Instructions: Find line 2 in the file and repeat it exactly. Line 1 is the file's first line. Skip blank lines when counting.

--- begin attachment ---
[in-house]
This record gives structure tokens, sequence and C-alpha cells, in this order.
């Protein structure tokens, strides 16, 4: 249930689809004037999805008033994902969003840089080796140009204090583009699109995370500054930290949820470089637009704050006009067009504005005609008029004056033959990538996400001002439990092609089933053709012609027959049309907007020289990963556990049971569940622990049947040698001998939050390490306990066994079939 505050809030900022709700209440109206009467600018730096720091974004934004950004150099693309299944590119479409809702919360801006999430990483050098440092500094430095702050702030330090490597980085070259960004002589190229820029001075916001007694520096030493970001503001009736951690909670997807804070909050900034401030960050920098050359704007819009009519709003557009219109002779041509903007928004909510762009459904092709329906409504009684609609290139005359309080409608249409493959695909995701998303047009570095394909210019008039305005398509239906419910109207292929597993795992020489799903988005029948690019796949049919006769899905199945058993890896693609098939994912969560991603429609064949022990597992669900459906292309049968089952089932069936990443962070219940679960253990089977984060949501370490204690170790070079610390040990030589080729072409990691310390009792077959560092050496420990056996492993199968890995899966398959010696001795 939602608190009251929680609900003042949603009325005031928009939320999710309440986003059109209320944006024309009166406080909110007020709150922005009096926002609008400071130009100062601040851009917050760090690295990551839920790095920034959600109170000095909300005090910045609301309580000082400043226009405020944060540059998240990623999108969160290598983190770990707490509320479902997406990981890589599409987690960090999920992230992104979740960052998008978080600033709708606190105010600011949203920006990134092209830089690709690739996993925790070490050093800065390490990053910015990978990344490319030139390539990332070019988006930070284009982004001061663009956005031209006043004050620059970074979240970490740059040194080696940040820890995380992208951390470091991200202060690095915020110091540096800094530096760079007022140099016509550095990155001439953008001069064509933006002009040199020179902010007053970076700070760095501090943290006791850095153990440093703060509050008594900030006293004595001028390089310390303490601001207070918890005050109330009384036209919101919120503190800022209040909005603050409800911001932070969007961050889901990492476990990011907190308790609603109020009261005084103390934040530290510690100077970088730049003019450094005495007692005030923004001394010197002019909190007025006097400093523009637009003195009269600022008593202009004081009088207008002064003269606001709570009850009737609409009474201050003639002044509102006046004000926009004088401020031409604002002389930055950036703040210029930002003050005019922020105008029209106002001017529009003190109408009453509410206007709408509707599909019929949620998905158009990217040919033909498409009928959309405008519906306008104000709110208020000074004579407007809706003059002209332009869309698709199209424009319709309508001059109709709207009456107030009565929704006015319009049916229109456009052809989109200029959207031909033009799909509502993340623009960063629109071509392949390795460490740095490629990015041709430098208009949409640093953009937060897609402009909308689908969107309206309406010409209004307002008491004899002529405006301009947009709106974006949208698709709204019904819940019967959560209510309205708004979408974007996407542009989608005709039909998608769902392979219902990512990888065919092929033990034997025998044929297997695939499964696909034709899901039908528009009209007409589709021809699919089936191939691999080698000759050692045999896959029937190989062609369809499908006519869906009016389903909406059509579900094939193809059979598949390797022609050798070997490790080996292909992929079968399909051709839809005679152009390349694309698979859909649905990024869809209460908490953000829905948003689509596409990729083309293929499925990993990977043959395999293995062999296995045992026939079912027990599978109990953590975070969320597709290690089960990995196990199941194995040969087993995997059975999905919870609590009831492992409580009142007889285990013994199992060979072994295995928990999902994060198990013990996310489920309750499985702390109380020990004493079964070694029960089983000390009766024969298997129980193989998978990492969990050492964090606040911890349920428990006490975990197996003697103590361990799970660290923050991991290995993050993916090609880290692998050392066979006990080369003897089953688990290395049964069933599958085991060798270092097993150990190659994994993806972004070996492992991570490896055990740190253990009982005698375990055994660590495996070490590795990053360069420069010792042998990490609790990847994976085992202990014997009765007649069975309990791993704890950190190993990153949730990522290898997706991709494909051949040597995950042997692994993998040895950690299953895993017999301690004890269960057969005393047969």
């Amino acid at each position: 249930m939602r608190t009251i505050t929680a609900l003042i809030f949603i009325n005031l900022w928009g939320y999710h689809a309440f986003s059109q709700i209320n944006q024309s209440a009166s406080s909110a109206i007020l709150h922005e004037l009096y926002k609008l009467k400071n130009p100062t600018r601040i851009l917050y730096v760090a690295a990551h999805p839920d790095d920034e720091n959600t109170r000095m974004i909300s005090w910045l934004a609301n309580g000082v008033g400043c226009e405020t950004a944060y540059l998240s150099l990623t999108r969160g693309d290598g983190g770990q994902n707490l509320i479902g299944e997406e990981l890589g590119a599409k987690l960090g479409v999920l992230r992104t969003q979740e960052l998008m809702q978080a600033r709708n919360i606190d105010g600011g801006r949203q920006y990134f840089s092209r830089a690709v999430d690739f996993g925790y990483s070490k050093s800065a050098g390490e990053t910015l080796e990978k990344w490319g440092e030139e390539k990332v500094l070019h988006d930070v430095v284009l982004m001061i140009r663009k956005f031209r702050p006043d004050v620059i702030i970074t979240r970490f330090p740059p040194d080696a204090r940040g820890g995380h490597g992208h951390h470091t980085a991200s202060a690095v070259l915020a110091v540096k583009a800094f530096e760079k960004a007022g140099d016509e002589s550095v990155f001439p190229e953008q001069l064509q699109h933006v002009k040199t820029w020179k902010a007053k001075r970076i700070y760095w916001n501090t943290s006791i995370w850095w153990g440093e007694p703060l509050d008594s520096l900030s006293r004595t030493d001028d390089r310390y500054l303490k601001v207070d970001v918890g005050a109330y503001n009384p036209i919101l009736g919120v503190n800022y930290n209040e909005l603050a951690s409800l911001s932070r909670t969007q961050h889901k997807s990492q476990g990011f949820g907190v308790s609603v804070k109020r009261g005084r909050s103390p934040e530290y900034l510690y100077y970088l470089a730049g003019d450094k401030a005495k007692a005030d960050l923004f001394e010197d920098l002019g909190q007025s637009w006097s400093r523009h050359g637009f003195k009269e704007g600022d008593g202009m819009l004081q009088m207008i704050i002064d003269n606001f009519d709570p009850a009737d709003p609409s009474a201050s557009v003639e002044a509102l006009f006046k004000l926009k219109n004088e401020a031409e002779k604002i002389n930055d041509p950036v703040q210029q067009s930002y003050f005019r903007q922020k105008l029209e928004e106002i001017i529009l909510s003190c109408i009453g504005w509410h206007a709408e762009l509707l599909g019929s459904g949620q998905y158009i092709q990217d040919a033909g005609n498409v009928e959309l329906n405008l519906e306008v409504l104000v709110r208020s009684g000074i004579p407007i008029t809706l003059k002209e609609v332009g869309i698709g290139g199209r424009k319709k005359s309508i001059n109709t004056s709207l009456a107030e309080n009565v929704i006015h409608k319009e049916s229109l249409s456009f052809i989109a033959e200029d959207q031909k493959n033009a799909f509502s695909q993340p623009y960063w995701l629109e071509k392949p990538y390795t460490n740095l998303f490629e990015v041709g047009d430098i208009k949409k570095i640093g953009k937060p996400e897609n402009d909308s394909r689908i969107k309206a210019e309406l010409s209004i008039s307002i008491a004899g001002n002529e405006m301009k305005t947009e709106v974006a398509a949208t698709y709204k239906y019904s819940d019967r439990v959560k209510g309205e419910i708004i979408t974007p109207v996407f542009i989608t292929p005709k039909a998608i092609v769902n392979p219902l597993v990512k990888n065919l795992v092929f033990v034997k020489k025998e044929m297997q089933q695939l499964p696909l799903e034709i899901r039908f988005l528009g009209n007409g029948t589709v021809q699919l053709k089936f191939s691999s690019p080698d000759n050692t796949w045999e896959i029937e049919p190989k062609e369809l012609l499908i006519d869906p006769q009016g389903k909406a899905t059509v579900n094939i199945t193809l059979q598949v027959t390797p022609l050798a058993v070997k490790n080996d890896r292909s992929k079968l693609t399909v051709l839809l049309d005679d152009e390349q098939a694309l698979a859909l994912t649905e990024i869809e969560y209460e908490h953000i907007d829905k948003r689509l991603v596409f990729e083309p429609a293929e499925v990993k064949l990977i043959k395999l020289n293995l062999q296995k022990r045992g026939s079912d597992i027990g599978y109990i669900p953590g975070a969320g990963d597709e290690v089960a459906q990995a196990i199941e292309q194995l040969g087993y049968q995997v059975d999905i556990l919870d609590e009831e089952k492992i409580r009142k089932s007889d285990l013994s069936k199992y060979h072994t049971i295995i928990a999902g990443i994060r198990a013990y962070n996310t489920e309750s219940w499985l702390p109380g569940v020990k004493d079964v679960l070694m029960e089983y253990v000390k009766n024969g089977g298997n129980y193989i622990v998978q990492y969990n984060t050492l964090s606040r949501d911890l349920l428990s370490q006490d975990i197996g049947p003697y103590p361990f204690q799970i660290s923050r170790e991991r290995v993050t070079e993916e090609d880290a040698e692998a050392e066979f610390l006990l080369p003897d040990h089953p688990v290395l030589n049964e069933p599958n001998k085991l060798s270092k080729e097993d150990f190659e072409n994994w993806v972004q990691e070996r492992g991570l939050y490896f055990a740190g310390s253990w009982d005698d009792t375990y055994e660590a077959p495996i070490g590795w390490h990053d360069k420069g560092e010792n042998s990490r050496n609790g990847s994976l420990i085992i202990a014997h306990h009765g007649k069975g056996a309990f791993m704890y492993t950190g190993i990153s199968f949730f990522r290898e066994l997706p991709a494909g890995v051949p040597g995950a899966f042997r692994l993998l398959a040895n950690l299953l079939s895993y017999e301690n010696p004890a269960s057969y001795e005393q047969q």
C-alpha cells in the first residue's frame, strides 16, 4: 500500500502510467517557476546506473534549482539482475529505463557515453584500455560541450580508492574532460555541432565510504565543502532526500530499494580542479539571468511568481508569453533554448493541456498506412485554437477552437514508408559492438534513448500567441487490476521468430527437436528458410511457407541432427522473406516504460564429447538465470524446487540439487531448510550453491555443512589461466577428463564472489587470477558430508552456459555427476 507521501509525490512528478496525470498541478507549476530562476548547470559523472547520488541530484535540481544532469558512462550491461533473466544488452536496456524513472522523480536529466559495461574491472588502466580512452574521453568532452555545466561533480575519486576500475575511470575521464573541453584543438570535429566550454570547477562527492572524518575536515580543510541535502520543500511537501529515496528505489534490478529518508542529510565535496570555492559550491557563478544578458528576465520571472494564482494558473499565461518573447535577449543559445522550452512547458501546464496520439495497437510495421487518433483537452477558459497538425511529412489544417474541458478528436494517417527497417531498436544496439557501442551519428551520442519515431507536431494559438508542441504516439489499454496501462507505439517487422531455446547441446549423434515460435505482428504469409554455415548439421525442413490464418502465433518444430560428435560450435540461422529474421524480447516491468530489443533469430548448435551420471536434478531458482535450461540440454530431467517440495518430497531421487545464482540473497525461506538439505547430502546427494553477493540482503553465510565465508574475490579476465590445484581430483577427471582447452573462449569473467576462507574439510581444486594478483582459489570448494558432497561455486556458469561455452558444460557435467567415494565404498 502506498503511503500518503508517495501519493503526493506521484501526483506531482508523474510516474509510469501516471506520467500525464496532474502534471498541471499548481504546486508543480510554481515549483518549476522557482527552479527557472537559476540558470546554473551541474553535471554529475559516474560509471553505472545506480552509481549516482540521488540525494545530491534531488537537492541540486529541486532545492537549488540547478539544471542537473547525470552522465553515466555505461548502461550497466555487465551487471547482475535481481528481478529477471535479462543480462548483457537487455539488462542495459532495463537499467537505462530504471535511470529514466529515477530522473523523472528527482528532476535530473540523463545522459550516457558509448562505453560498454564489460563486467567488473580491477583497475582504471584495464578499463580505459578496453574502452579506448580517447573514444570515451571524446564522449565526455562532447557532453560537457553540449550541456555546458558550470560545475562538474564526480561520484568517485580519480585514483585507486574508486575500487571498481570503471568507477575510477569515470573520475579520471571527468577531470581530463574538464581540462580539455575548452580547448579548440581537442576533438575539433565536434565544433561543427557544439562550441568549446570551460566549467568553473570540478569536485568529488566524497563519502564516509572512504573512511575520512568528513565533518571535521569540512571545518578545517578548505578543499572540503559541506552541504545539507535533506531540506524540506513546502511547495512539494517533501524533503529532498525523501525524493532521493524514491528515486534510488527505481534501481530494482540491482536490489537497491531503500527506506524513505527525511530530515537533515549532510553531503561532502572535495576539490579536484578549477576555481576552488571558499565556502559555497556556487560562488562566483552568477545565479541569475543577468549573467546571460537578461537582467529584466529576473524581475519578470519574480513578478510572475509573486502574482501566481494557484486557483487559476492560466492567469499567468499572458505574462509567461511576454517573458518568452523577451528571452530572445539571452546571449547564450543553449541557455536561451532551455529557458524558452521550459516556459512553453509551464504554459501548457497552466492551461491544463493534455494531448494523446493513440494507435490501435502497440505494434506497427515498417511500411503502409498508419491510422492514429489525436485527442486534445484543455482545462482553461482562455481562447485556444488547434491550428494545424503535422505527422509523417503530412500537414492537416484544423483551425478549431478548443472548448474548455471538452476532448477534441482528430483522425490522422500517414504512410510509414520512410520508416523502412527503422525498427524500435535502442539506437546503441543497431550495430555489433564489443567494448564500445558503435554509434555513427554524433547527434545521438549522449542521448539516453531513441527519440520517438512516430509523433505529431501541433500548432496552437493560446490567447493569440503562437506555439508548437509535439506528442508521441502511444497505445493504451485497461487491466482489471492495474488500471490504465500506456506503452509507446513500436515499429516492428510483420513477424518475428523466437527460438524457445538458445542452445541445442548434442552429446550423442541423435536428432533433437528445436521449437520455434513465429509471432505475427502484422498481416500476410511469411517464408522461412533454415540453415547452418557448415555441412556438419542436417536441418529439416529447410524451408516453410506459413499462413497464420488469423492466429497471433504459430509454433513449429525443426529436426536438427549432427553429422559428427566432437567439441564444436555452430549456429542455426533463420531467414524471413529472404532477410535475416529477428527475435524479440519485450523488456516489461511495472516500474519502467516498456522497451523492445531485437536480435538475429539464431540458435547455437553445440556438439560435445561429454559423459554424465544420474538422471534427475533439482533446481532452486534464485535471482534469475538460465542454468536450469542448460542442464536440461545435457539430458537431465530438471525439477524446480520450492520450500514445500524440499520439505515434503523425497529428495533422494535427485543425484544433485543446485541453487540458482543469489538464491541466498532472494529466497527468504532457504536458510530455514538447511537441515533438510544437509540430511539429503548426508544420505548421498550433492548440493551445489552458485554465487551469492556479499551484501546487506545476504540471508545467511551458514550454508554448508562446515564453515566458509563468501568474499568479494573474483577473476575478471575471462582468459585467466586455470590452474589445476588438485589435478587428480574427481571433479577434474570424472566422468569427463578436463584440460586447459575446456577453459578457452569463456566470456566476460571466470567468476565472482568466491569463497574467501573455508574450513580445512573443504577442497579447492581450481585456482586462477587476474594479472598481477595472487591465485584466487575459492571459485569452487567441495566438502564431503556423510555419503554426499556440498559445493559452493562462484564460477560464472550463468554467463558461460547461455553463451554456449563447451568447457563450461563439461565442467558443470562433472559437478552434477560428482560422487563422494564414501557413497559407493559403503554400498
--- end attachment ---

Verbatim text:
This record gives structure tokens, sequence and C-alpha cells, in this order.